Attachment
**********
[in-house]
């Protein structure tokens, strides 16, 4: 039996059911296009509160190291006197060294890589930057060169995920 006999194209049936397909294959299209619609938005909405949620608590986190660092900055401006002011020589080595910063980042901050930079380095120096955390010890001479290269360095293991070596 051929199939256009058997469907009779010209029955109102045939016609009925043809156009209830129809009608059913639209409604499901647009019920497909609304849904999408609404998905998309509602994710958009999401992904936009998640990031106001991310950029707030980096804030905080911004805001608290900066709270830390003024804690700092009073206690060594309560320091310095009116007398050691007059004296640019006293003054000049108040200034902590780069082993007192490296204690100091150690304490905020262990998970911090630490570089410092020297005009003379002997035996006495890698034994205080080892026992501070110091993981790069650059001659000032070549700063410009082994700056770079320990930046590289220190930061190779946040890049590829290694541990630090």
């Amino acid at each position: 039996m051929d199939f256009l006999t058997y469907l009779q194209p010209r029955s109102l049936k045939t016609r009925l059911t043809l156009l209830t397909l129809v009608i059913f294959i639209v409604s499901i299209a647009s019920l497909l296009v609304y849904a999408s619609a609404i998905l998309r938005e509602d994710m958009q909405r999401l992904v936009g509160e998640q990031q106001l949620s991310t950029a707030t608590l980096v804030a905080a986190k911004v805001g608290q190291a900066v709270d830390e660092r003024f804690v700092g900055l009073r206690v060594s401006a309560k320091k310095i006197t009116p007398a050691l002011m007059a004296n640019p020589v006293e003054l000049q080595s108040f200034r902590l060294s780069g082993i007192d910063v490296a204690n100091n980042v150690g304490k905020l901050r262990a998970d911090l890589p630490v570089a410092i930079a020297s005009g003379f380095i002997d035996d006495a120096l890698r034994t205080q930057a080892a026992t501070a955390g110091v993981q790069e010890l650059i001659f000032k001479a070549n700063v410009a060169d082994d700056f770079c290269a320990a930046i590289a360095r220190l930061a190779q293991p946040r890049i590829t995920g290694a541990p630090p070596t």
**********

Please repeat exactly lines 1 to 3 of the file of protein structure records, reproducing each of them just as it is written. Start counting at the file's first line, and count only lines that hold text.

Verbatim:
[in-house]
């Protein structure tokens, strides 16, 4: 039996059911296009509160190291006197060294890589930057060169995920 006999194209049936397909294959299209619609938005909405949620608590986190660092900055401006002011020589080595910063980042901050930079380095120096955390010890001479290269360095293991070596 051929199939256009058997469907009779010209029955109102045939016609009925043809156009209830129809009608059913639209409604499901647009019920497909609304849904999408609404998905998309509602994710958009999401992904936009998640990031106001991310950029707030980096804030905080911004805001608290900066709270830390003024804690700092009073206690060594309560320091310095009116007398050691007059004296640019006293003054000049108040200034902590780069082993007192490296204690100091150690304490905020262990998970911090630490570089410092020297005009003379002997035996006495890698034994205080080892026992501070110091993981790069650059001659000032070549700063410009082994700056770079320990930046590289220190930061190779946040890049590829290694541990630090």
């Amino acid at each position: 039996m051929d199939f256009l006999t058997y469907l009779q194209p010209r029955s109102l049936k045939t016609r009925l059911t043809l156009l209830t397909l129809v009608i059913f294959i639209v409604s499901i299209a647009s019920l497909l296009v609304y849904a999408s619609a609404i998905l998309r938005e509602d994710m958009q909405r999401l992904v936009g509160e998640q990031q106001l949620s991310t950029a707030t608590l980096v804030a905080a986190k911004v805001g608290q190291a900066v709270d830390e660092r003024f804690v700092g900055l009073r206690v060594s401006a309560k320091k310095i006197t009116p007398a050691l002011m007059a004296n640019p020589v006293e003054l000049q080595s108040f200034r902590l060294s780069g082993i007192d910063v490296a204690n100091n980042v150690g304490k905020l901050r262990a998970d911090l890589p630490v570089a410092i930079a020297s005009g003379f380095i002997d035996d006495a120096l890698r034994t205080q930057a080892a026992t501070a955390g110091v993981q790069e010890l650059i001659f000032k001479a070549n700063v410009a060169d082994d700056f770079c290269a320990a930046i590289a360095r220190l930061a190779q293991p946040r890049i590829t995920g290694a541990p630090p070596t």